Have you ever wanted to impress someone, and have not been sure how to do it? Well, I may have the answer for you.
There is a Japanese startup company that wants to create their own shooting star display on demand.
What better way to say I love you!
A company called ALE is planning to launch what it calls a micro satellite that will drop the shooting stars where and when you want that celestial show, said CEO Lena Okajima, who also has a Ph.D. in astronomy.
Okajima told AFP in an interview: “I’m thinking of streams of meteors that are rare in nature. It is artificial, but I want to make really beautiful ones that can impress viewers.”
Working on this venture also includes other scientists and engineers from different universities in Japan. The researchers are still designing the satellite that will be a 20-inch cube and will orbit the Earth at an altitude of 250-310 miles. It will only orbit for a few months before it burns up it the atmosphere.
The shooting stars are made up of a secret compound. The balls are one inch in diameter and the satellite would carry dozens of them. The balls would be traveling up to 5 miles/second, the friction that is created with the air is what will make them glow.
This may sound fast to some, but it must be remembered that a meteorite can travel up to 50 miles/second as it enters Earth’s atmosphere. Okajima said that, with small changes to the compound, they should be able to make it possible for each ball to be a different color. The balls are only expended to glow for several seconds before being completely burned out.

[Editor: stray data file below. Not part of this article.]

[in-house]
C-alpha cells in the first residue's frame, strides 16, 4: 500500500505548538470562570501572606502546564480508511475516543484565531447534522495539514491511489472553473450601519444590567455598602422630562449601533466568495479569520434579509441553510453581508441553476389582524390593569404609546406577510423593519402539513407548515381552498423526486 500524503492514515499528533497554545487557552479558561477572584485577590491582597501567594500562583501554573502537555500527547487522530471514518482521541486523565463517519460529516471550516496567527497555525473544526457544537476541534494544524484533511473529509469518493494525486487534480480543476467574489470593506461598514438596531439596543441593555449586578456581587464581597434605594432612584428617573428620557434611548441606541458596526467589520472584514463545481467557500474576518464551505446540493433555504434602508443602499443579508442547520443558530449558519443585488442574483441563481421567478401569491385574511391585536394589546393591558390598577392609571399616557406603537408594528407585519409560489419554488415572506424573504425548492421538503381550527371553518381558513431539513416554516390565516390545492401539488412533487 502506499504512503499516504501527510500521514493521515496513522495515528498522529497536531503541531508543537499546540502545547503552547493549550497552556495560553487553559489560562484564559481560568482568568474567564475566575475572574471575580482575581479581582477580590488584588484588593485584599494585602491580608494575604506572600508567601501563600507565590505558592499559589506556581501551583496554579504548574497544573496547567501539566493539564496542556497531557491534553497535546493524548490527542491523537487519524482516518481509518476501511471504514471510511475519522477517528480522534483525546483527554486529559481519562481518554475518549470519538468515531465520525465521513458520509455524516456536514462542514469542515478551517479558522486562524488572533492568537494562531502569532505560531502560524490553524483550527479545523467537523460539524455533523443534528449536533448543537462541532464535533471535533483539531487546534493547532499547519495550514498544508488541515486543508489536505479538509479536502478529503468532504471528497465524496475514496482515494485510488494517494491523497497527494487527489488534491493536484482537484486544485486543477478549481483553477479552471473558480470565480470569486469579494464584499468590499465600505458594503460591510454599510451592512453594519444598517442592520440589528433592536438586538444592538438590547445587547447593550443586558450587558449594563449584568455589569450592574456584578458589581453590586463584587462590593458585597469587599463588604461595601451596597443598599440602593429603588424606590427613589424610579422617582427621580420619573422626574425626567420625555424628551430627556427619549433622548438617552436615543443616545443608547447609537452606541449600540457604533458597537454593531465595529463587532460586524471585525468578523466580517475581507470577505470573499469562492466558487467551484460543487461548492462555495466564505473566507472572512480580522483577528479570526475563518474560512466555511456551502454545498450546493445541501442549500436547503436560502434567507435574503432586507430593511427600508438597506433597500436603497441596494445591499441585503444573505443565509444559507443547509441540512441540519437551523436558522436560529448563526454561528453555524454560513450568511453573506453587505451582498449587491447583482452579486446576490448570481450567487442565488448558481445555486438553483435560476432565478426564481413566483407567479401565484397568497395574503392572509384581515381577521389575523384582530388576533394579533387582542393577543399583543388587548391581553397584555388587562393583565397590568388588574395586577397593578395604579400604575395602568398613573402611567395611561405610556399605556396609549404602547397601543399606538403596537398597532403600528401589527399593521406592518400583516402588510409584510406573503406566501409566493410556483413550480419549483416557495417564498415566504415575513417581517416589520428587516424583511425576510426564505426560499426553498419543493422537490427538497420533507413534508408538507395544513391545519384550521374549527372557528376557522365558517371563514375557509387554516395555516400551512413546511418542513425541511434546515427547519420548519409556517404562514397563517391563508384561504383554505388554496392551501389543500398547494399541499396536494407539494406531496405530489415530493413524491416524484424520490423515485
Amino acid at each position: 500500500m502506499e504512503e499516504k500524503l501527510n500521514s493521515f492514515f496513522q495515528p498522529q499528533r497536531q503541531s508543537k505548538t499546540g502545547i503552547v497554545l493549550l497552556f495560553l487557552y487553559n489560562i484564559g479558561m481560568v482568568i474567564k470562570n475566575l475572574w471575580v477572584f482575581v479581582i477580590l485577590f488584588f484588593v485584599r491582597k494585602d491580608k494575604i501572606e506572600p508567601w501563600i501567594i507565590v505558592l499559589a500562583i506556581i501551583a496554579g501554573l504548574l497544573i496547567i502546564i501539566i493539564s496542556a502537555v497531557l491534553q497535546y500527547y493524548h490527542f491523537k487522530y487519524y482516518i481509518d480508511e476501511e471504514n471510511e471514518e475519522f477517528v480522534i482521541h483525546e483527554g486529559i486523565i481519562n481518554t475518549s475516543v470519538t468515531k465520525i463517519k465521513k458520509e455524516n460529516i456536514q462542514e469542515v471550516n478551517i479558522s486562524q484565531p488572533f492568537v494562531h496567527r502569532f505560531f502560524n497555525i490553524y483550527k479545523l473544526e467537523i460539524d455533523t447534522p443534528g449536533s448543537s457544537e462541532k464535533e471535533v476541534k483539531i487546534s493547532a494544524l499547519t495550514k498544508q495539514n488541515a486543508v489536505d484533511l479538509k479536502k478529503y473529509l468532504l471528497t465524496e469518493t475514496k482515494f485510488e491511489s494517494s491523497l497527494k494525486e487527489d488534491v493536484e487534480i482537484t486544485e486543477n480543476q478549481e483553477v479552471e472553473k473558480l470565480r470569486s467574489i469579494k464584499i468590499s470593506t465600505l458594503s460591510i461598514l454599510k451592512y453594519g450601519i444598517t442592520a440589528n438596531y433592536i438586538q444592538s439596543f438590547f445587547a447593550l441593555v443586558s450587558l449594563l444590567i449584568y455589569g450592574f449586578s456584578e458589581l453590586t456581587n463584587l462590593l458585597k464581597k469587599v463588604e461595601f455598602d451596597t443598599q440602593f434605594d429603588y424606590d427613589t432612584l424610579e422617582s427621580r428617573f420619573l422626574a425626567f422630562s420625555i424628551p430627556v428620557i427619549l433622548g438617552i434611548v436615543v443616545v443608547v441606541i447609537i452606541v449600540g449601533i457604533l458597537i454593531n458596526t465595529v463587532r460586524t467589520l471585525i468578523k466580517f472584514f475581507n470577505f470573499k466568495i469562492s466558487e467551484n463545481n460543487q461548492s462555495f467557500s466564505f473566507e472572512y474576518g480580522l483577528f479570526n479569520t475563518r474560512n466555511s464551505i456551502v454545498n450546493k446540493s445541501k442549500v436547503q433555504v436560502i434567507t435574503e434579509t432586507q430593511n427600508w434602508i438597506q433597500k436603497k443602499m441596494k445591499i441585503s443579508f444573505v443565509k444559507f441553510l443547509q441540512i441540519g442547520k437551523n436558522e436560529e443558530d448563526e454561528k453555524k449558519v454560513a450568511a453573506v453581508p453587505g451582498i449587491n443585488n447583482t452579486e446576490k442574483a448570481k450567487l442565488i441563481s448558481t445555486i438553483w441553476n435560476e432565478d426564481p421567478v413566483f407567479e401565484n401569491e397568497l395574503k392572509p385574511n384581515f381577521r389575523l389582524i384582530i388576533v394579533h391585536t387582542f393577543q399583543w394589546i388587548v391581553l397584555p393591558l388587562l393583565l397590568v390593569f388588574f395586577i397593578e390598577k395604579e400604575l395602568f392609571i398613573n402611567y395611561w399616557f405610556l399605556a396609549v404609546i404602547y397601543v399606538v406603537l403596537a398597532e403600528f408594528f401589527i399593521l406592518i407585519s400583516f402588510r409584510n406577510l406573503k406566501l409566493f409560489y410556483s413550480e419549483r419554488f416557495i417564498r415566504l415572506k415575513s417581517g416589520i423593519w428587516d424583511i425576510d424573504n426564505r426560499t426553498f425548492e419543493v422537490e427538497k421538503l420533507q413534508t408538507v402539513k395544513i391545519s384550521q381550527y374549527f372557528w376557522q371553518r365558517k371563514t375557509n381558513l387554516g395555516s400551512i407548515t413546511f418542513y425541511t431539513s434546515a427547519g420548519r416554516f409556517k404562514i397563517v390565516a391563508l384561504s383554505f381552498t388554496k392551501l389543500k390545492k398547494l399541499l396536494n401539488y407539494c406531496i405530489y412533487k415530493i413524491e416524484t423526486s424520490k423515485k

“People may eventually become tired of seeing shooting stars if they come alone. But they could be coupled with events on the ground,” Okajima said. “Making the sky a screen is this project’s biggest attraction as entertainment. It’s a space display.”
According to Phys Org, tests on the secret formula space pellets being carried out with Shinsuke Abe, aerospace engineering associate professor at Nihon University, show they would even burn brightly enough to be seen over the light-polluted metropolis of Tokyo.
But there is an aspect of science to all this. It could offer a rare chance for scientists to study the atmosphere 37 miles up. This area of space is too high for hot air balloons, but too low for satellites, so some suggest that if we knew exactly where and when these objects will burn up, researchers could train their telescopes on them, and get an idea of the temperature and densities of this region of the atmosphere, wrote Ifl Science.
ALE said it has been talking with “individual investors” to fund the project. Okajima commented: “We believe there are people who would be ready to put up money for supporting ‘a world first’ event that is also meaningful scientifically.”
Before you get too excited, the show doesn’t come cheap, with a price tag of $8,100 per meteor. So if you have the money let me know, as I would love to see it. Perhaps we could start a crowd funding project for it?